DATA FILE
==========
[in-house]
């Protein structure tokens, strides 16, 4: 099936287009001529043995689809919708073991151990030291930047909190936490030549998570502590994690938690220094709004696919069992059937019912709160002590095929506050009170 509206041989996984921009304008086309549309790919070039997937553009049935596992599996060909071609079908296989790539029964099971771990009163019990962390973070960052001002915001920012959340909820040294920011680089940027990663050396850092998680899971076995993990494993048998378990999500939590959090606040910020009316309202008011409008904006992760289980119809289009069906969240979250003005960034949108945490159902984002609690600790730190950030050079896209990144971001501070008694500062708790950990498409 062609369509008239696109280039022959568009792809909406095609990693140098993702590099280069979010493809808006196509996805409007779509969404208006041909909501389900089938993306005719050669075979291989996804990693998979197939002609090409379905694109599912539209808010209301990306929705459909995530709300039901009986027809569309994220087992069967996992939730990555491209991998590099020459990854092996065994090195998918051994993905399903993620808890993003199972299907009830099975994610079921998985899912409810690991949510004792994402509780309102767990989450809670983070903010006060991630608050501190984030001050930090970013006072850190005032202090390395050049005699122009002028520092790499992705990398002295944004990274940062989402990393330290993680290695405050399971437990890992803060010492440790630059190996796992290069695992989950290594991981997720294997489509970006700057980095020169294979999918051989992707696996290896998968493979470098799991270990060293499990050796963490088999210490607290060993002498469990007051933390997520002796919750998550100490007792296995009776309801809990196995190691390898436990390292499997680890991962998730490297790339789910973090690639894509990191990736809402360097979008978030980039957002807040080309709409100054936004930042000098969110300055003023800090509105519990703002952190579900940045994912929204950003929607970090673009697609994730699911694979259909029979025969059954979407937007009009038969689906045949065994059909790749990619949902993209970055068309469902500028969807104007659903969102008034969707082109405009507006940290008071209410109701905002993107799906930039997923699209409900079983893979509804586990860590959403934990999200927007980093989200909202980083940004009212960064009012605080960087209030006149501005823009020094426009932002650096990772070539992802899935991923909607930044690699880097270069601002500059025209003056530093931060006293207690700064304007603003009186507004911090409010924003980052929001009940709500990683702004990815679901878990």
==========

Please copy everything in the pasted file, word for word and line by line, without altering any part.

[in-house]
């Protein structure tokens, strides 16, 4: 099936287009001529043995689809919708073991151990030291930047909190936490030549998570502590994690938690220094709004696919069992059937019912709160002590095929506050009170 509206041989996984921009304008086309549309790919070039997937553009049935596992599996060909071609079908296989790539029964099971771990009163019990962390973070960052001002915001920012959340909820040294920011680089940027990663050396850092998680899971076995993990494993048998378990999500939590959090606040910020009316309202008011409008904006992760289980119809289009069906969240979250003005960034949108945490159902984002609690600790730190950030050079896209990144971001501070008694500062708790950990498409 062609369509008239696109280039022959568009792809909406095609990693140098993702590099280069979010493809808006196509996805409007779509969404208006041909909501389900089938993306005719050669075979291989996804990693998979197939002609090409379905694109599912539209808010209301990306929705459909995530709300039901009986027809569309994220087992069967996992939730990555491209991998590099020459990854092996065994090195998918051994993905399903993620808890993003199972299907009830099975994610079921998985899912409810690991949510004792994402509780309102767990989450809670983070903010006060991630608050501190984030001050930090970013006072850190005032202090390395050049005699122009002028520092790499992705990398002295944004990274940062989402990393330290993680290695405050399971437990890992803060010492440790630059190996796992290069695992989950290594991981997720294997489509970006700057980095020169294979999918051989992707696996290896998968493979470098799991270990060293499990050796963490088999210490607290060993002498469990007051933390997520002796919750998550100490007792296995009776309801809990196995190691390898436990390292499997680890991962998730490297790339789910973090690639894509990191990736809402360097979008978030980039957002807040080309709409100054936004930042000098969110300055003023800090509105519990703002952190579900940045994912929204950003929607970090673009697609994730699911694979259909029979025969059954979407937007009009038969689906045949065994059909790749990619949902993209970055068309469902500028969807104007659903969102008034969707082109405009507006940290008071209410109701905002993107799906930039997923699209409900079983893979509804586990860590959403934990999200927007980093989200909202980083940004009212960064009012605080960087209030006149501005823009020094426009932002650096990772070539992802899935991923909607930044690699880097270069601002500059025209003056530093931060006293207690700064304007603003009186507004911090409010924003980052929001009940709500990683702004990815679901878990």